When the solution is used, it is to be noticed that the rinsings are not started until any earlier tartar has been removed. Thus, the effect is based thereon that the calcium ions diffused into the plaque are bound into complex form before they can react with phosphate ions and form phosphate nuclei and
a crystalline phosphate phase in the plaque.

The first experiments were already started in 1979, at which time the inventor started regular rinsings morning and evening after the dentist had removed the tartar as thoroughly as possible. The reason for this initiative was a particularly strong formation of tartar , which had lasted for dozens of years and which has resulted in severe paradentosis. During the years 1979 to 1982, the occurrence of tartar was prevented completely. Towards the end of 1982, the rinsings were dis-continued in order to be able to follow new formation of tartar. Formation of tartar was noticed in about three months, whereat a new series of rinsings was started, upon the removal of this tartar. The result was the same as earlier: there was no more occurrence of tartar.
On the basis of these results , the experiments were continued with clinical tests. In the tests, there were three test groups - totalling 15 test persons.

Test substances:
I: 5 % Na-2-EDTA solution, whose pH was controlled to
7.0. Moreover, the solution contained 250 ppm
of NaF.
II: 5 % Na-2-EDTA solution, whose pH was controlled
to 7.0.
III: Intensified cleaning method by means of tooth
picks and dental floss .
Before the test was started, tartar was removed from every test person by means of an ultrasonic device, and the tooth faces were cleaned by means of a cleaning paste. The groups I and II were given instructions for the use of the test substance, and the group III was taught in treatment at home.

Instructions of use:
The groups I and II have used the test solution as a quantity of about 15 ml, rinsing out in the mouth morning and evening for 1 to 2 minutes , whereupon the mouth was rinsed with water. The group III has cleaned their teeth in an intensified way by mechanical means.

Results :
Group I
Five test persons, of whom four used the test substance regularly; tartar was formed for none of them. With the test person who did not use the test substance regularly, formation of bacterial plaque was noticed, but no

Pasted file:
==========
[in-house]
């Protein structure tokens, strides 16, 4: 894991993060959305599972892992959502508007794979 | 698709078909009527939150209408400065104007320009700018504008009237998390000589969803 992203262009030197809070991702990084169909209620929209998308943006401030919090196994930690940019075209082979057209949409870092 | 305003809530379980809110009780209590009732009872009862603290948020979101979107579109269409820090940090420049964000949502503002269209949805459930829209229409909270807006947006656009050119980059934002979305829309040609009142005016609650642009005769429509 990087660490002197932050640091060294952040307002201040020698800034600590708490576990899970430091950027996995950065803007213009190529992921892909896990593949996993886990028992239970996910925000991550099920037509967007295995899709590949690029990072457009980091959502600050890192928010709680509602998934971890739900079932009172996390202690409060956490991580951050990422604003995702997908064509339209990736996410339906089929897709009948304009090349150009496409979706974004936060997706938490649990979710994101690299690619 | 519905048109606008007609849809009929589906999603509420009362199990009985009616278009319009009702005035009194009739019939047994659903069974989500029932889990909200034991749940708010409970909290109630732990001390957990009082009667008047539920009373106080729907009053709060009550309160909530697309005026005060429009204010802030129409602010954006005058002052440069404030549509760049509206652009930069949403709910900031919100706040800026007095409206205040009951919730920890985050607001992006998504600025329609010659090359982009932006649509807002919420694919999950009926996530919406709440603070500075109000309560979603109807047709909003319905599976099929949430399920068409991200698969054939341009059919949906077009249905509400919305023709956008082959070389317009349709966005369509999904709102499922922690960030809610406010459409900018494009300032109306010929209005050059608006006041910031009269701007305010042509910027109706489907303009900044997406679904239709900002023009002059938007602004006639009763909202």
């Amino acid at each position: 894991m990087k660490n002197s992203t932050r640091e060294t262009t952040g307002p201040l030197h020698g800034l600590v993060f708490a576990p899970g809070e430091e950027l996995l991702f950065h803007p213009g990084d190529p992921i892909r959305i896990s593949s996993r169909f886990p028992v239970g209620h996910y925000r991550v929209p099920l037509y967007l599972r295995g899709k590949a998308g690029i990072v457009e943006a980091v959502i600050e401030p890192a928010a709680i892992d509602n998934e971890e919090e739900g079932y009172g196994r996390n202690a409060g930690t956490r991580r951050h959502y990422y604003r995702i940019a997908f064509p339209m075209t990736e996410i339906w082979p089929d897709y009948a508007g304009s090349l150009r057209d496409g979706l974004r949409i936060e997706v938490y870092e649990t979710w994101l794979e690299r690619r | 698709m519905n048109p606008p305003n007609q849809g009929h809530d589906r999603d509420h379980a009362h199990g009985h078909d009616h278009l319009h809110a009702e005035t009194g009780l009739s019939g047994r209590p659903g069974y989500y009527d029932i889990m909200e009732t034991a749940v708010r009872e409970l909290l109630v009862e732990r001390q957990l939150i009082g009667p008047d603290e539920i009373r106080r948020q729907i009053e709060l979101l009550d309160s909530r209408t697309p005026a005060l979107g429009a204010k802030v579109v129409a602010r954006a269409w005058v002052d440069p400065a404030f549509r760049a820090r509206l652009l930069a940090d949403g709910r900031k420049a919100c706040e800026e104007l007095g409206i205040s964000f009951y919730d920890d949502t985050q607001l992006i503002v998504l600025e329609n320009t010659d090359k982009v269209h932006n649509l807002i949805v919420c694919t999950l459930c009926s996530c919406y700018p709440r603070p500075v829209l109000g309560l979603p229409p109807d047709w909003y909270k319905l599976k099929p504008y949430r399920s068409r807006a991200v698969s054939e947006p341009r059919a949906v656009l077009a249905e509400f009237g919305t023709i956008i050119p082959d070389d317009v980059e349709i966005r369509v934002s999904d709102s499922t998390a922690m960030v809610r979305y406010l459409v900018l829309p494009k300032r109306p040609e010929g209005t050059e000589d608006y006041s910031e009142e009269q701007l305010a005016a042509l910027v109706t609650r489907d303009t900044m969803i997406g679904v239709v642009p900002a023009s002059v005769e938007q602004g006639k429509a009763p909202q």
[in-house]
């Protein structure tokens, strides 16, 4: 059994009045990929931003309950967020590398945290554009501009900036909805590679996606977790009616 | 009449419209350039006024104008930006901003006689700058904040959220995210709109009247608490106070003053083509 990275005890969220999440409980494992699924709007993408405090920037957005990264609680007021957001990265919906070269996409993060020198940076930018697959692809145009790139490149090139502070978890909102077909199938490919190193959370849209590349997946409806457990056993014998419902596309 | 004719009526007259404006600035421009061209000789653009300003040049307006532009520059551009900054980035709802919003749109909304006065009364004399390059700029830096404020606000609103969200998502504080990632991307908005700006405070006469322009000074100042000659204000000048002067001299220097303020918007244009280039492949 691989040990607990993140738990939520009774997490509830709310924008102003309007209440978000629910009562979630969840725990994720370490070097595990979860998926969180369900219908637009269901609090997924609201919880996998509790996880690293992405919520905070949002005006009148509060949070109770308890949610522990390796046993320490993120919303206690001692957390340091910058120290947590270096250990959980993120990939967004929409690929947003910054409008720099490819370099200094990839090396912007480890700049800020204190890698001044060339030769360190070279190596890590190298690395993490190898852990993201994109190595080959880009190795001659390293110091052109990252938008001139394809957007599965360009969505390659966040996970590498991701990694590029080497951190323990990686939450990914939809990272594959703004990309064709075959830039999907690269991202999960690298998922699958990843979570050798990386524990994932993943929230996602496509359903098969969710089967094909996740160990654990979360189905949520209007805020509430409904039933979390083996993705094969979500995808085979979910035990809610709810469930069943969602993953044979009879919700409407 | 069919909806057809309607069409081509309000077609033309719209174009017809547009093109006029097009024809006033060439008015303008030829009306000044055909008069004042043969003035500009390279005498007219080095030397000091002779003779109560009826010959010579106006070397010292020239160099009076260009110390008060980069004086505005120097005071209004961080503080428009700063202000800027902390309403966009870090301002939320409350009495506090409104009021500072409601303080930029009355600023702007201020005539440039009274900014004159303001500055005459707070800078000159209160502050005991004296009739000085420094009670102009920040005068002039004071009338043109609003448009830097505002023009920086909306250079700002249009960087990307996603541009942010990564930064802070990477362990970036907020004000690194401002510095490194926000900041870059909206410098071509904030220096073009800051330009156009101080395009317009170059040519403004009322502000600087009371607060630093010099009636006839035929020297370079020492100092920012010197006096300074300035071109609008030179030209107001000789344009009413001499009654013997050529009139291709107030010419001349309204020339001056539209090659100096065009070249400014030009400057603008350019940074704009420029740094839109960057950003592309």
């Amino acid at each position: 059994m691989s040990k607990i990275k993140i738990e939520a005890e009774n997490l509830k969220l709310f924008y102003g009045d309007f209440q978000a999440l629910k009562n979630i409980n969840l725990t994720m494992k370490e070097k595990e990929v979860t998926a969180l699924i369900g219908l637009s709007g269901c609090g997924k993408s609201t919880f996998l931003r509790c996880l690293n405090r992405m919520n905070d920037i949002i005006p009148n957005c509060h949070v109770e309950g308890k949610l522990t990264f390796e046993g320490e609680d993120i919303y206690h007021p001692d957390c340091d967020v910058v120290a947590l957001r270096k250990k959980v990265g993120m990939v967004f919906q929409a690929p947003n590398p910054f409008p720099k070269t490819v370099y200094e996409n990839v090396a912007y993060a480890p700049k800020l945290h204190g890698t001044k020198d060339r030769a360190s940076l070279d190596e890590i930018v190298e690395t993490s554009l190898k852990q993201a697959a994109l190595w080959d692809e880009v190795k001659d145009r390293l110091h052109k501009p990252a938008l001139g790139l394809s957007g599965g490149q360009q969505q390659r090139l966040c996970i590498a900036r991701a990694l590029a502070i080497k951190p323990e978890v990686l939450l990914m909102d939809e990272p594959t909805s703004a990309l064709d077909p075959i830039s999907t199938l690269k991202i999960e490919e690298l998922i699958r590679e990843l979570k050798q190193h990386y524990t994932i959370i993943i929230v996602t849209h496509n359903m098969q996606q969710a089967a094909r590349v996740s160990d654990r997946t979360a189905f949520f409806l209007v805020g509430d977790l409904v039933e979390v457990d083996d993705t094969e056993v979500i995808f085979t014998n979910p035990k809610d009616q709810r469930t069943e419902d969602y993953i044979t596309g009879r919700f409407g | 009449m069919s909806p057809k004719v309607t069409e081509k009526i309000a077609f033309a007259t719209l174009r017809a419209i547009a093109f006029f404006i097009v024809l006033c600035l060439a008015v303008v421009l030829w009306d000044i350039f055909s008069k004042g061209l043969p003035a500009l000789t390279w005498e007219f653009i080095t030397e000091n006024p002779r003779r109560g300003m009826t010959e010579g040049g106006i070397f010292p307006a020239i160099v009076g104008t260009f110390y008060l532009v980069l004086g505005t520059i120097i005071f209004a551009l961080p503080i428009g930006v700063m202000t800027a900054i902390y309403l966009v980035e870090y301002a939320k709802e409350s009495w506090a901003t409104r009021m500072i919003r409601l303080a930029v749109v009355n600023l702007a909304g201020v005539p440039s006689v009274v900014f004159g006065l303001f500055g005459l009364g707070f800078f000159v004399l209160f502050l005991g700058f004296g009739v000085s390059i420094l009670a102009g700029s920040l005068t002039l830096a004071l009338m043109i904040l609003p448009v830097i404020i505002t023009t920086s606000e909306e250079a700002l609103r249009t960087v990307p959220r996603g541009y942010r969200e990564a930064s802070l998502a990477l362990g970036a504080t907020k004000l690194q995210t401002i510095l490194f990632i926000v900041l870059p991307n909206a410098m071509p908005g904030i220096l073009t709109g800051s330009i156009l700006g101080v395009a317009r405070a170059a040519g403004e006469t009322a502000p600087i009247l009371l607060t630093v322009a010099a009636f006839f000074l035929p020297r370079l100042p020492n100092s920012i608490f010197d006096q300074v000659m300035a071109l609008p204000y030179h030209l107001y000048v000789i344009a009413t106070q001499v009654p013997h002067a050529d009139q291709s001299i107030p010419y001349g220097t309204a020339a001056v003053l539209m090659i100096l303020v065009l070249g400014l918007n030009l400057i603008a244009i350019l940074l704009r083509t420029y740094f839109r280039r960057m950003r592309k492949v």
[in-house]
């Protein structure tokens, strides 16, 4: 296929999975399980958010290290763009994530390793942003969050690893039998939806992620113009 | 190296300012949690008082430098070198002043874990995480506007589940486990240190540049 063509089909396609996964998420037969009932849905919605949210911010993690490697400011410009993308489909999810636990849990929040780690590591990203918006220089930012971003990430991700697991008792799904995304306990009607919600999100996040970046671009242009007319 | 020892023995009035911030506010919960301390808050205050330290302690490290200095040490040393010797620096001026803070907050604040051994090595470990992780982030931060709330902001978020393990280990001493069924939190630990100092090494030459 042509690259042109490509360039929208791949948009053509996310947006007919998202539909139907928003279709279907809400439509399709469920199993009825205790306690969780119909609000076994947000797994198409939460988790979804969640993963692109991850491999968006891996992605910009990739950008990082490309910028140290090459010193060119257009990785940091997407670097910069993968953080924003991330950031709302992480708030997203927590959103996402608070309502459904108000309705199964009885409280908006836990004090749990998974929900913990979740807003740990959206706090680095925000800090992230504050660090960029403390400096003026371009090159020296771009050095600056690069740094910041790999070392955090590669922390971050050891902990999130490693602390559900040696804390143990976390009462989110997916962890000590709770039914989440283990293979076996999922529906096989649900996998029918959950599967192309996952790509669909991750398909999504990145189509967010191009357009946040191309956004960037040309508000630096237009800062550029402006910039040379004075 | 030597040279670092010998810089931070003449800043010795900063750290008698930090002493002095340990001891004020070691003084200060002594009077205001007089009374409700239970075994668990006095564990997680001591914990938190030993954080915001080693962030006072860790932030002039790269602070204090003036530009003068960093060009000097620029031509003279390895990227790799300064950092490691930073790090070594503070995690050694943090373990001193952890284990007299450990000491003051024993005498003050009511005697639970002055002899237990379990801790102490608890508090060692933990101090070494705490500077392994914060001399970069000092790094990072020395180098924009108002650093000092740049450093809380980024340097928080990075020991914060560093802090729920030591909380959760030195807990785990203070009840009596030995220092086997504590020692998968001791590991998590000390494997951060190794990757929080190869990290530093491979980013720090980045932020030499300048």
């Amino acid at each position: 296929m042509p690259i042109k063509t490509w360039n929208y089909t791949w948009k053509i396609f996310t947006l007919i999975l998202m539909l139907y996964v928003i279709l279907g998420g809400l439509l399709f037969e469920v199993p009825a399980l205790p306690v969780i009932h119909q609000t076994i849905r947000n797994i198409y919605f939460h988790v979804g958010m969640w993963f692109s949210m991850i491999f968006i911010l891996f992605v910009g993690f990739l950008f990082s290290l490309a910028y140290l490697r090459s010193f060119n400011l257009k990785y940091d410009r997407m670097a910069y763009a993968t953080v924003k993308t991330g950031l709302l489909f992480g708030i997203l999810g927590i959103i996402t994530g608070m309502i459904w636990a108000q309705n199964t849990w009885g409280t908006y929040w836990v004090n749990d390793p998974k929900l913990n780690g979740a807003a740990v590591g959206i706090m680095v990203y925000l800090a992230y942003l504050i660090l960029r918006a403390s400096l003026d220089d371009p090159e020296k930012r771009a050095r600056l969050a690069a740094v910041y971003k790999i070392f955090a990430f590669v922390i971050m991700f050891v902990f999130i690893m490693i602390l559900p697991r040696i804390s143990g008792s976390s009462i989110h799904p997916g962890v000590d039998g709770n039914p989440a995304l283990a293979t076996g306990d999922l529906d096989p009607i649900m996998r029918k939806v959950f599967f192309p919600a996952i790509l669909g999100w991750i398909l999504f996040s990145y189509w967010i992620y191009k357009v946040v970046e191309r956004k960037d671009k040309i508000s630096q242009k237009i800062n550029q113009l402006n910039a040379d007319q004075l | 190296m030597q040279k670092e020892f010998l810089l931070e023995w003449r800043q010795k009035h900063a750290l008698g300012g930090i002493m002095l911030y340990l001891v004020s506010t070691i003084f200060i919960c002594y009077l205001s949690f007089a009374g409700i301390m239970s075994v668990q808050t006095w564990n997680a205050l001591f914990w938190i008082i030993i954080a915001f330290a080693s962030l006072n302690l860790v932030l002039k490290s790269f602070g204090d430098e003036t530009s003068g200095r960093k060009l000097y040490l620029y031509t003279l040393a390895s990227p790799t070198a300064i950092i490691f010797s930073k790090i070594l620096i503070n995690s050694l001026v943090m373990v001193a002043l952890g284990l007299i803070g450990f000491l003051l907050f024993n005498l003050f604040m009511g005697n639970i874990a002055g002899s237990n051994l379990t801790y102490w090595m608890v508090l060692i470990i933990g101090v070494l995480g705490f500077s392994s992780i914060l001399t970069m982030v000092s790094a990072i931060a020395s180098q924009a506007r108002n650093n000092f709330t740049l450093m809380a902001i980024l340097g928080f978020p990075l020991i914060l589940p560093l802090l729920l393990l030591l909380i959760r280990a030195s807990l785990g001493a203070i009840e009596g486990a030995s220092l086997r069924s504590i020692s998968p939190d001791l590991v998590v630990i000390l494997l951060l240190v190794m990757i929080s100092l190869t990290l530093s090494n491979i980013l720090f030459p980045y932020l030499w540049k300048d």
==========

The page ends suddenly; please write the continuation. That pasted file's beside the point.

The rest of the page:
calcification of the plaque. Test period 5 weeks.
Group II
Five test persons, all of whom used the test substance regularly. Tartar was formed for none of them; on the contrary, two test persons had a thin bacterial plaque. Test period 4 weeks.
Group III
Five test persons, who had used tooth picks and dental floss, besides brushing, for cleaning the teeth. With three test persons , it was noticed that tartar had been formed on the rear faces of the front teeth of the lower jaw. The remaining two test persons had plaque that was about to be calcified on the rear faces of the front teeth of the lower jaw. Test period 4 weeks.

The test persons in the groups had been chosen by means of a blind test method out of a test material in which, on the basis of earlier experience of treatment, tartar had always been formed within the period of time concerned. Thus, in each group there were different test persons, in respect of the formation of tartar, because saliva studies and other individual differences were not taken into account in this test.
It is well known that the presence of little quantities of fluoride in the mouth has a clear effect on the occurrence of dental caries. This effect is, however, slow, because the fluoride ion must reach an unhindered contact with the enamel face of the teeth.

In practice, on the tooth faces, there is either plaque or mineralized plaque, i.e. tartar. The presence of these of course prevents the necessary contact quite efficiently. Accordingly, it is highly advantageous to use little additions of fluoride in the mouth rinsing solution in accordance with the invention, because it is the rinsing solution that can keep the teeth free from tartar. The fluoride additions may be 100 to 300 ppm, but an optimal value is about 200 to 250 ppm.
Since the EDTA agent contained in the mouth rinsing solution must reach a contact as efficient as possible with the calcium ions contained in the plaque, penetration of the solution into the plaque must be aided as efficiently as possible. For this purpose, 0.1 to 0.5 % of sodium salt of lauroyl-sarcosine acid, which is a highly efficient and completely risk-free detergent, is added to the rinsing solution.
The compound in accordance with the invention is not restricted to be used in the way described in the examples only, but a mouth rinsing solution may also consist, e.g., of a concentrate of the said compound diluted with water, or the compound may be added, e.g., to tooth paste.

Reference 1) = TIEDE 2000, No. 6/82, pp. 17 to 22.